Egypt:

Salaheddin Mohsen, whom the authorities made a "martyr of free speech" (Index on Censorship, March 2001; p. 132). He was sentenced to three years in prison with hard labor on January 27, 2001 for the crime of writing a book Shivering of the Lights, which the authorities claimed "defamed Islam".

Saad Eddin Ibrahim, an internationally acclaimed sociologist and founder of the Ibn Khaldun Center for Development Studies. He has spoken against religious intolerance and the rising tensions between Egypt's Muslim majority and Christian minority. In a crass attempt to hunt and silence the sociologist, Ibrahim was put on trial and government prosecutors accused him of harming Egypt's image with exaggerated reports, of accepting foreign donations without government permission, of using donated money for personal enrichment, and of bribing newscasters to report favorably on the center's work. But as it turned out, "the government had infiltrated the center and planted evidence, framing Ibrahim" (New YOrk Times, April 22, 2001; p. 5). On May 21, 2001, he was sentenced to jail for seven years. "This is politically motivated and the sentence is politically dictated," Ibrahim told the Associated Press on a mobile phone as the police escorted him from the courtroom. "It is a struggle and it will go on. I do not regret anything I stood for" (The New York Times, May 22, 2001: p. A7.)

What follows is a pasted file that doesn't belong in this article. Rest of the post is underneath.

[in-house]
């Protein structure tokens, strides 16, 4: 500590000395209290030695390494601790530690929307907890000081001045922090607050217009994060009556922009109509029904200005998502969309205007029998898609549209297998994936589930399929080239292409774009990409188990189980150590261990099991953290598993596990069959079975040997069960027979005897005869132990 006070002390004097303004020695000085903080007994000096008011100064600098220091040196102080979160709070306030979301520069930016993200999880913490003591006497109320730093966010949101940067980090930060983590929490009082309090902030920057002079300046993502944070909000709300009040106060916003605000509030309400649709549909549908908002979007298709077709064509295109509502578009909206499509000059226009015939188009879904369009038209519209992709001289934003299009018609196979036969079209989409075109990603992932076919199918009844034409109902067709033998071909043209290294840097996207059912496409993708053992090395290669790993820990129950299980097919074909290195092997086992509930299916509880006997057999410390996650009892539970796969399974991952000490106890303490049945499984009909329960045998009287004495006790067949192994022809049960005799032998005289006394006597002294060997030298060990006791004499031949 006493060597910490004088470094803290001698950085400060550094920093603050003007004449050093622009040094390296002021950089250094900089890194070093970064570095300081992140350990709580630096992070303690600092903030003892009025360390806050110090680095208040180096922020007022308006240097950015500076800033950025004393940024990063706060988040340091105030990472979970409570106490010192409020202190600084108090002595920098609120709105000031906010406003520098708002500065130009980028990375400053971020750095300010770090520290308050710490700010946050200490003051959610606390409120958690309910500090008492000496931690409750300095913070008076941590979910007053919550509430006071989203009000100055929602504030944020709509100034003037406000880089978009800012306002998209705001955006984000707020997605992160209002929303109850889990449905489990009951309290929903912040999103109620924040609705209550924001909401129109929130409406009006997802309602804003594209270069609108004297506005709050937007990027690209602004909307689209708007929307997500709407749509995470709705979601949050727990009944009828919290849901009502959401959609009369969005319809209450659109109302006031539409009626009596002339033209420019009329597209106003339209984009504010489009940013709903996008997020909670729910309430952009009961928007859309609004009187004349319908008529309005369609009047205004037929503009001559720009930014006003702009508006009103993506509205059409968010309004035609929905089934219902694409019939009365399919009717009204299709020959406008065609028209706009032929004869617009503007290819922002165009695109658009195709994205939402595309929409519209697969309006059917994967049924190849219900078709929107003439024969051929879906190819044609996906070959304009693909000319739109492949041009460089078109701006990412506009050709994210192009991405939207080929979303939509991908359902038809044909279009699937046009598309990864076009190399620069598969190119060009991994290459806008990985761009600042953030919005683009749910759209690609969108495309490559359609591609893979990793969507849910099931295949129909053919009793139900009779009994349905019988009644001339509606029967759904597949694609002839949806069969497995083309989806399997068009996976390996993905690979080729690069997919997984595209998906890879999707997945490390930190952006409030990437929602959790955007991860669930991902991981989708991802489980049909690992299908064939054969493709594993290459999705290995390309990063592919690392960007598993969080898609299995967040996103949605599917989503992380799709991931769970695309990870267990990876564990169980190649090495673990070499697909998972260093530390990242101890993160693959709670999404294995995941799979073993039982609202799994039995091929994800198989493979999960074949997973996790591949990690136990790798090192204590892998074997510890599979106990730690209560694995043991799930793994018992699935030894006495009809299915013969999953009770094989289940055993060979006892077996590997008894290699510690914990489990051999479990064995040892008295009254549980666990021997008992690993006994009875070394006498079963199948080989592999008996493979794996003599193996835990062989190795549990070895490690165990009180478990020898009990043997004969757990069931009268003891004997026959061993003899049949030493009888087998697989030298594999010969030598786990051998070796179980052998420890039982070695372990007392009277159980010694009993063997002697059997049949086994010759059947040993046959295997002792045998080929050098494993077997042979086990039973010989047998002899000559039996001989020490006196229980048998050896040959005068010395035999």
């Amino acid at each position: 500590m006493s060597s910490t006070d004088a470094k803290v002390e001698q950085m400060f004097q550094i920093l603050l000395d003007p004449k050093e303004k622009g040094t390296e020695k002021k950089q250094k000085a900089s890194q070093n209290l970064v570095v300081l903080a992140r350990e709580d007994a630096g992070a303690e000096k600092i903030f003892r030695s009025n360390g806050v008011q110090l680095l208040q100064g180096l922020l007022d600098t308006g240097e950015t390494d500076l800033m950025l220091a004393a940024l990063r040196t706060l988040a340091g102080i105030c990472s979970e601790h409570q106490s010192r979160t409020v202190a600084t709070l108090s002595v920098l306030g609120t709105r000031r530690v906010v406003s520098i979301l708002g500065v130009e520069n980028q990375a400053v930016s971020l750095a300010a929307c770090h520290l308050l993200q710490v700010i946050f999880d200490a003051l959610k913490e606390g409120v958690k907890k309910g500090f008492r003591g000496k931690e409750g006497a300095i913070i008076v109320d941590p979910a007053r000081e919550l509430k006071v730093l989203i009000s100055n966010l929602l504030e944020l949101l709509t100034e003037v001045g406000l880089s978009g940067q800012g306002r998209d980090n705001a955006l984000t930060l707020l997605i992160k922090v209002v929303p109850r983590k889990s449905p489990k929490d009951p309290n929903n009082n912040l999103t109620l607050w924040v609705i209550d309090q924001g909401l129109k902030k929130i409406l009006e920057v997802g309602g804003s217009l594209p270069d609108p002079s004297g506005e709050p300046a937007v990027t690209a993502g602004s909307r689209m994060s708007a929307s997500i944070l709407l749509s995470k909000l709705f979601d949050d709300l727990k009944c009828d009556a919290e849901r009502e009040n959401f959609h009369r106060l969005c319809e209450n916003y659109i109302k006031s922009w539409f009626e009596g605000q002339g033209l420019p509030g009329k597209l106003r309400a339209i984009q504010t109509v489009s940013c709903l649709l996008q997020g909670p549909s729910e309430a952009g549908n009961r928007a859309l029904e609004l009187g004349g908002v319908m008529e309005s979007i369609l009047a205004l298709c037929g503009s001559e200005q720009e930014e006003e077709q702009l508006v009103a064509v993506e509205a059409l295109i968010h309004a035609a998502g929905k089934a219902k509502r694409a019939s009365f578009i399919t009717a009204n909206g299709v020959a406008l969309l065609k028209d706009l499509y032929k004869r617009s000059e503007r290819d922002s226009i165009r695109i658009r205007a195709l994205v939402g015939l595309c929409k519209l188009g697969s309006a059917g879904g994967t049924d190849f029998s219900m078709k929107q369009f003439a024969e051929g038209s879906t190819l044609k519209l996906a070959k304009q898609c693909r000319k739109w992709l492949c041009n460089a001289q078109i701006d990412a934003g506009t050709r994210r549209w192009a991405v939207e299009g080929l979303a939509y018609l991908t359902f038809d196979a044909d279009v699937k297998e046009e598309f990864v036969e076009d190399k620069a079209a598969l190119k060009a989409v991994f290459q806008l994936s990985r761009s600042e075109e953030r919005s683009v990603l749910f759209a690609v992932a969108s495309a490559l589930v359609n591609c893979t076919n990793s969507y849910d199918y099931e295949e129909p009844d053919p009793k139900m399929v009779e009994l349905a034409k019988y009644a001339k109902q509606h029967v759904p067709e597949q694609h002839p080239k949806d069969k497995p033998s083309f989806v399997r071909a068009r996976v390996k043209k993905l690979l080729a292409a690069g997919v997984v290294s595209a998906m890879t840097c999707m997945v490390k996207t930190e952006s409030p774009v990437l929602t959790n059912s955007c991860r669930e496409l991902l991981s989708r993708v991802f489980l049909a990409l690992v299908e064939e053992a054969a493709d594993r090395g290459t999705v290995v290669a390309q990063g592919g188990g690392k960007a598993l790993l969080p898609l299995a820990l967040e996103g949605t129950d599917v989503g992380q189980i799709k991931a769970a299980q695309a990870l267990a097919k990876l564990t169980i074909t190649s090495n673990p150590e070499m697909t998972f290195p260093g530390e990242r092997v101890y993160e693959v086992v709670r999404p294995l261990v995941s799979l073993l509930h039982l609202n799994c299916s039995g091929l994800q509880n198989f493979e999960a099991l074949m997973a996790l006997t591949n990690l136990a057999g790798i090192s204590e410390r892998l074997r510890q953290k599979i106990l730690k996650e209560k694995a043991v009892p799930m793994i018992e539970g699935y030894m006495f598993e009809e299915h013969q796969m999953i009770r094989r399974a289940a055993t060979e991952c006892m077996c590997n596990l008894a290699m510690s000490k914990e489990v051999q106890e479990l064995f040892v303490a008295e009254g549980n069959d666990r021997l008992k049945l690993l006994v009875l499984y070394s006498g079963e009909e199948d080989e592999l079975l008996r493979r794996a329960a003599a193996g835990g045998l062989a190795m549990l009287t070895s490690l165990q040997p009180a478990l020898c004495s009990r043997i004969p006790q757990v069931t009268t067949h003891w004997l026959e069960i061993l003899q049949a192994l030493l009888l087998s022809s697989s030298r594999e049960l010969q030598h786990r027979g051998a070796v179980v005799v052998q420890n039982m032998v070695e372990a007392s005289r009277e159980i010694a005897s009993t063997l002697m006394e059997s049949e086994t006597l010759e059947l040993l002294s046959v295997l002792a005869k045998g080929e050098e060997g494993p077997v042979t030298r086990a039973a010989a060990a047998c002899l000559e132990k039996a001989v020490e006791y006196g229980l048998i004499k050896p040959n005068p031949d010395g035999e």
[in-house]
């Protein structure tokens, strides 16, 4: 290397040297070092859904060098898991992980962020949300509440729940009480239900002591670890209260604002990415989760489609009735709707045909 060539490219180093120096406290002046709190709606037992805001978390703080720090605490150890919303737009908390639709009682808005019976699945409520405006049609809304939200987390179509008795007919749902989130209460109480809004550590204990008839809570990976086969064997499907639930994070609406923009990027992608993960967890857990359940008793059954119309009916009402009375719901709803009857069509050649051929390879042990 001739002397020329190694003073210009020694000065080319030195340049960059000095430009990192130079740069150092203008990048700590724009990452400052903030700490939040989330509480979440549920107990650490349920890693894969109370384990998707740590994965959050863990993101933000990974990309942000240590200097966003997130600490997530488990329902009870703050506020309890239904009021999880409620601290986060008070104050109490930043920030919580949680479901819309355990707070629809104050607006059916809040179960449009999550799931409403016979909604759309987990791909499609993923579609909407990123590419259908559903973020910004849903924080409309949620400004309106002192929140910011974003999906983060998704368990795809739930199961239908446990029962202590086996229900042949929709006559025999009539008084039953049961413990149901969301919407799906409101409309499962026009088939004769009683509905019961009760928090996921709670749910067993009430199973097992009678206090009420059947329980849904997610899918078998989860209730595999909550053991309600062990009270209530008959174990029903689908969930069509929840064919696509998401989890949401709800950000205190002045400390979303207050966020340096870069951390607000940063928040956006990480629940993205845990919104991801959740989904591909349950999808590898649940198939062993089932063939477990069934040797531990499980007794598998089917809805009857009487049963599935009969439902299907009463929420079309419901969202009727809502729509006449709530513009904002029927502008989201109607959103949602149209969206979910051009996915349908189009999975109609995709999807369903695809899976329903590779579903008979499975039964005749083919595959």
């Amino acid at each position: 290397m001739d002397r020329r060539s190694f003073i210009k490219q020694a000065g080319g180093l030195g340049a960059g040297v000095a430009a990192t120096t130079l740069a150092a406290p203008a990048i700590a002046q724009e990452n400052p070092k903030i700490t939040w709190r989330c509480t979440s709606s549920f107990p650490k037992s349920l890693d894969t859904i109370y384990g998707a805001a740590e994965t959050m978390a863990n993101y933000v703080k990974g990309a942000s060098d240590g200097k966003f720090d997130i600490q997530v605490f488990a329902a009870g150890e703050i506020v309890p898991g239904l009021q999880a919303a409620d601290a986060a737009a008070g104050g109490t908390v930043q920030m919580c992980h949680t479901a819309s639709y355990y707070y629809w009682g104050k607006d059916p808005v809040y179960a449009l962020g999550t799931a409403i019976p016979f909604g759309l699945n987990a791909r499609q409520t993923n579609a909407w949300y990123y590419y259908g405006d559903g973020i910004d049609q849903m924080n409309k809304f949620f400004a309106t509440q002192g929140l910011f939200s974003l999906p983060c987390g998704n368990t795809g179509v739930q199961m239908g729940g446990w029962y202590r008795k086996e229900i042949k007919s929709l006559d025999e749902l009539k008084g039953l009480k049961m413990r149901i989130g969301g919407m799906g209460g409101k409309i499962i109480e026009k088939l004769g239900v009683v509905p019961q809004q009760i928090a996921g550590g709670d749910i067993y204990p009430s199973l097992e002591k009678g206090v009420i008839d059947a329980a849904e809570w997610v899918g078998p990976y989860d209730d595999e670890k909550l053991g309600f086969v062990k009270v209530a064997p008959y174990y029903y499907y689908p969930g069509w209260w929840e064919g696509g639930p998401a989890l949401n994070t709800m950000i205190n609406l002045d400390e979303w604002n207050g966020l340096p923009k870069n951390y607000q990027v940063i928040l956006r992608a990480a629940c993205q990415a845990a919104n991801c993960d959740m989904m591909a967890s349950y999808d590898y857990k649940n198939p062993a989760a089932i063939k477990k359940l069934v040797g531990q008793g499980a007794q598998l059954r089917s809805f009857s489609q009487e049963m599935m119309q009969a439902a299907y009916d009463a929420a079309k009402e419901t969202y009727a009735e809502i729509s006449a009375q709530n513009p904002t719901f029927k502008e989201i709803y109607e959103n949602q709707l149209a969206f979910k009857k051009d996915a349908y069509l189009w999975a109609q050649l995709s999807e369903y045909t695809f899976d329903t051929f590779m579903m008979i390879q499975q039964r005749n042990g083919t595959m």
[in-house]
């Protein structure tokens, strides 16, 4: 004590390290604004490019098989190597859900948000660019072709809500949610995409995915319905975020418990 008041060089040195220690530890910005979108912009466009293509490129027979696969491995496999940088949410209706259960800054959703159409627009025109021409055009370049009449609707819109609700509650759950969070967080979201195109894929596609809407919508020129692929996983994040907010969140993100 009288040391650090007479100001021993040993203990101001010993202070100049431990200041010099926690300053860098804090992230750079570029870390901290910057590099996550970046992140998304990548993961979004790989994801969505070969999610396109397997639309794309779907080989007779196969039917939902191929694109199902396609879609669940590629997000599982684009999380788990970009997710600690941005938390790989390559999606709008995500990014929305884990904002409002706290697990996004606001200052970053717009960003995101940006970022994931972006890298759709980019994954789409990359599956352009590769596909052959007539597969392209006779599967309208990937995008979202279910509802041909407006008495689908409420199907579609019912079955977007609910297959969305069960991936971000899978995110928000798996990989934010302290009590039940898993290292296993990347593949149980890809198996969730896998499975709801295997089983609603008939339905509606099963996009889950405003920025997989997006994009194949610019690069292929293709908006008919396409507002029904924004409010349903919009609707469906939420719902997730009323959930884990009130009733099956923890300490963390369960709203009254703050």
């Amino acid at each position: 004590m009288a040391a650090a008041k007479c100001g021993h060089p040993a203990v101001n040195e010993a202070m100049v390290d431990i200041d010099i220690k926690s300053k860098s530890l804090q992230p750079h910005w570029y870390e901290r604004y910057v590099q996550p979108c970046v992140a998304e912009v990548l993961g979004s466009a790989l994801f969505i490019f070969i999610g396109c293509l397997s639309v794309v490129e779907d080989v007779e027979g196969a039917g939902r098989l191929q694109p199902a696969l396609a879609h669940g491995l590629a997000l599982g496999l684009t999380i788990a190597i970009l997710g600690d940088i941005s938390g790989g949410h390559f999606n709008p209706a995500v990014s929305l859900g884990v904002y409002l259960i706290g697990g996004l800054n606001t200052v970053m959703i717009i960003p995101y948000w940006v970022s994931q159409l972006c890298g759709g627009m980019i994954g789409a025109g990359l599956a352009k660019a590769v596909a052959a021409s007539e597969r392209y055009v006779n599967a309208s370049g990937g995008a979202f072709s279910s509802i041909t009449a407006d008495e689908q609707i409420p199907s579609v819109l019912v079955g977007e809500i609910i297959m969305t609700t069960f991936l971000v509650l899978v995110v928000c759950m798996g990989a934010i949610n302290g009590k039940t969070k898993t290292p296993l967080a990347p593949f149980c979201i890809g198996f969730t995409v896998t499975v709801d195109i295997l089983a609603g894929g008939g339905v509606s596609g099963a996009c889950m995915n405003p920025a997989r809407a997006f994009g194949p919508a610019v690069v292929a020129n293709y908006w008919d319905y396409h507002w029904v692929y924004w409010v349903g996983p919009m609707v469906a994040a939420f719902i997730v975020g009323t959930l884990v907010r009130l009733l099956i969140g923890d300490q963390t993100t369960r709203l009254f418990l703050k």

Ethiopia:

Israel Sboka, publisher and editor-in-chief of the weekly Seife Nebelhal and Samson Seyoum, former editor-in-chief of Ethiop, both of whom, under persecution, fled the country in December 2000. Professor Asrat Woldeyes and Ato Tesfaye, gunned down by Tigrayan Peoples' Liberation Front assassins.

Ato Assefa Maru, an unrelenting advocate of freedom of association and individual rights, shot in cold blood by security forces in May 1997.

Alebatchew Goji, beaten and tortured to death while in police custody in July 1994.

Mustafa Idris, who mysteriously disappeared in 1994.
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In February 2002, British Prime Minister Tony Blair warned that the West could face new terrorist threats unless measures were taken to relieve African poverty (BBC World Service, Feb 6, 2002).
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In Africa Unchained , George Ayittey takes a controversial look at Africa's future and makes a number of daring suggestions. Looking at how Africa can modernize, build, and improve their indigenous institutions which have been castigated by African leaders as 'backward and primitive', Ayittey argues that Africa should build and expand upon these traditions of free markets and free trade. Asking why the poorest Africans haven't been able to prosper in the Twenty-first-century, Ayittey makes the answer obvious: their economic freedom was snatched from them. War and conflict replaced peace and the infrastructure crumbled. In a book that will be pondered over and argued about as much as his previous volumes, Ayittey looks at the possibilities for indigenous structures to revive a troubled continent.